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“The Fortune Teller,” from the Yizkor book of Sadagora (Ukraine) reminded me of a famous article in the New Yorker by Joseph Mitchell in 1942 about the gypsy population on the Lower East Side in which he described the livelihood and strategems of the “dukkerers,” or fortune tellers who “preyed mostly on ignorant, middle-aged women” who were worried about their health, their futures or what their husbands might be up to behind their backs.
The chapter tells the story of “a sly old Ukrainian woman (who) could read the past and the future from the lines on a hand, read a fortune from playing cards and kernels of corn, show an old maid her future husband at midnight in a mirror, and – when necessary – procure magic bottles from the devil.” Sometimes, her “readings” are helped by several of her shady assistants who pick up gossip they heard in the town about a client and give her a convincing card to play.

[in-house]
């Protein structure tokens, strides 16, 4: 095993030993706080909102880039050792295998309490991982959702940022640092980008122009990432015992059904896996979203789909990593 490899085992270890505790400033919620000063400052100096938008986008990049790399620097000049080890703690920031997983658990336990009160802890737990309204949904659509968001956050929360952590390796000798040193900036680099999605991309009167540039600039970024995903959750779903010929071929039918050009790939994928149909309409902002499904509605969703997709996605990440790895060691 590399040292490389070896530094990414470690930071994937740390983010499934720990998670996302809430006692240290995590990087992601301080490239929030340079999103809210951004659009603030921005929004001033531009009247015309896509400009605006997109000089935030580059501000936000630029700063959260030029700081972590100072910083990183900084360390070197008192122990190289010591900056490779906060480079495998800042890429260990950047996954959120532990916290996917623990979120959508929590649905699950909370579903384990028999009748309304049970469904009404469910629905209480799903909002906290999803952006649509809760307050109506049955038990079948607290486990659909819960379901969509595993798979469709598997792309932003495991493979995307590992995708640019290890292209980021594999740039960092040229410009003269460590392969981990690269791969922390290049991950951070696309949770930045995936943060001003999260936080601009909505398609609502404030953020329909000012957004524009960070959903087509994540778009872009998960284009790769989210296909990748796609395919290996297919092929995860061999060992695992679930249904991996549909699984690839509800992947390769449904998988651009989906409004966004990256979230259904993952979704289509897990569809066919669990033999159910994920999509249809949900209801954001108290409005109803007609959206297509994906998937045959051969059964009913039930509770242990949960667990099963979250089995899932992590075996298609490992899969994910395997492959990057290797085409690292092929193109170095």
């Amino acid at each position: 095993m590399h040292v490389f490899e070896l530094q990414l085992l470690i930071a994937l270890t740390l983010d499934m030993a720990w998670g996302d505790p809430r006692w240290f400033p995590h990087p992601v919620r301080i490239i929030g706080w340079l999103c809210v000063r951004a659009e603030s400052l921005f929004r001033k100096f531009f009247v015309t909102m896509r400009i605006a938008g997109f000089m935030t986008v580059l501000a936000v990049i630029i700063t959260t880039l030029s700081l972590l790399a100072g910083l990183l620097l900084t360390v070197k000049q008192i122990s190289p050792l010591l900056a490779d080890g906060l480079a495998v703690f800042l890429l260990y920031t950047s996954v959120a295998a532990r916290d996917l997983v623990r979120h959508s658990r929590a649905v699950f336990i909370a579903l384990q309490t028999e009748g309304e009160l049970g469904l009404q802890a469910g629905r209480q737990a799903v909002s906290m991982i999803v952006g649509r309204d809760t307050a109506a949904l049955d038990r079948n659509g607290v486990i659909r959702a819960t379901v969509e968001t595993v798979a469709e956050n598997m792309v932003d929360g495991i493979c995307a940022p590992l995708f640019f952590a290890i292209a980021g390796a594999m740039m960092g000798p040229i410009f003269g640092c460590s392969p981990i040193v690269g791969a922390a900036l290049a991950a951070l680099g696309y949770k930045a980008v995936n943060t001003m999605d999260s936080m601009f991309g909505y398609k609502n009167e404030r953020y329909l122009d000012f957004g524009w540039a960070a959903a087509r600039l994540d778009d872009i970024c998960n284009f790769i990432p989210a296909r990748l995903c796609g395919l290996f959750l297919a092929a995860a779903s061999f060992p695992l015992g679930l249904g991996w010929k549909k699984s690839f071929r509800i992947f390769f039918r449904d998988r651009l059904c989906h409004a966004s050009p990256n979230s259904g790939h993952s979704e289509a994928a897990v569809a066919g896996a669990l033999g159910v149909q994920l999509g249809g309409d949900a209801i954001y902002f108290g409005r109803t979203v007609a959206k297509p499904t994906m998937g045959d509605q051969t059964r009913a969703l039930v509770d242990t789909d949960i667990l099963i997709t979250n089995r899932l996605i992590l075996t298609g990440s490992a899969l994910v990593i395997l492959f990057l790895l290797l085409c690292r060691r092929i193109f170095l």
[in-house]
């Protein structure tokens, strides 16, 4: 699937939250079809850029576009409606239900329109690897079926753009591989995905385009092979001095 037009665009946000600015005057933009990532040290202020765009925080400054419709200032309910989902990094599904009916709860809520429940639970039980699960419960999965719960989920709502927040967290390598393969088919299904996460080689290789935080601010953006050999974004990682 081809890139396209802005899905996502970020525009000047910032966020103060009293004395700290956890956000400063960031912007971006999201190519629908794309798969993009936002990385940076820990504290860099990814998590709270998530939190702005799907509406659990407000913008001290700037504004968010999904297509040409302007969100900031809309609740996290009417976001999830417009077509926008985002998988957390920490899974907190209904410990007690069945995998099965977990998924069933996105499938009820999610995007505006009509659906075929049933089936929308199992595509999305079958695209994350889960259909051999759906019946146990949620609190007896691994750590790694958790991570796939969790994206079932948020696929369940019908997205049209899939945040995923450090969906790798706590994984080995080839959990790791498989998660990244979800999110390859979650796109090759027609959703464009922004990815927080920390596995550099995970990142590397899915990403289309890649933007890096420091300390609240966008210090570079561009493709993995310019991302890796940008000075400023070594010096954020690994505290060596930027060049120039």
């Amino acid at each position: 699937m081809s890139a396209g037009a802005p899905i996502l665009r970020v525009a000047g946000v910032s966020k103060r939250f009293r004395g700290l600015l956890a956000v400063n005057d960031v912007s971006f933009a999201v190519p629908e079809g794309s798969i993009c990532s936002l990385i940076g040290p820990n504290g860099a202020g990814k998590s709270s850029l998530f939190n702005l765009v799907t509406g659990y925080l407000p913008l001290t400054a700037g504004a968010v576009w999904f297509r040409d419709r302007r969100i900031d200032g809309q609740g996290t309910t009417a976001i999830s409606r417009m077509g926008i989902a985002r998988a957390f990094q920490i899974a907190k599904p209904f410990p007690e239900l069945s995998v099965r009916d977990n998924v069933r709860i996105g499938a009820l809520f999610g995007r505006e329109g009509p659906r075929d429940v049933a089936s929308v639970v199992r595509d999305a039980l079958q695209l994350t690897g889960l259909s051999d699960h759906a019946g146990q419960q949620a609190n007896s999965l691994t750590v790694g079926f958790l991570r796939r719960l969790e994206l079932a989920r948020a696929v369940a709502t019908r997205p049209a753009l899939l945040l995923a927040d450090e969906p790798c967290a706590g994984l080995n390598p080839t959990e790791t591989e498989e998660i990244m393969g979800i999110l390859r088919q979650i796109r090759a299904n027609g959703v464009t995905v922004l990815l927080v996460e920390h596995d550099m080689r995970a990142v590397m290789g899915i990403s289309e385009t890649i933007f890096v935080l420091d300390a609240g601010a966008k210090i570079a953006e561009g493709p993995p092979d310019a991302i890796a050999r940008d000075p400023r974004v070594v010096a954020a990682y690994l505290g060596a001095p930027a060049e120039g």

One such customer bemoans her husband Metro who stole ten kroner from her and got drunk.
“I know that,” lied the babushka rapping with her magic staff on the table. “Be still! I know everything, and now just listen … Here is a magic bottle. When Metro sleeps, rub it on his hands so that he will drink and steal less.” She rapped her magic staff on the table and the session came to an end.
As might be expected, the old fortune-teller had run-ins with the police which she quickly solved by bribing them and saying, “One hand washes the other, and both wash the stupid people.”
Silver Spring, MD
Researching: DRACH, EBERT, KIMMEL, ZLOTNICK
Towns: Wojnilow, Kovel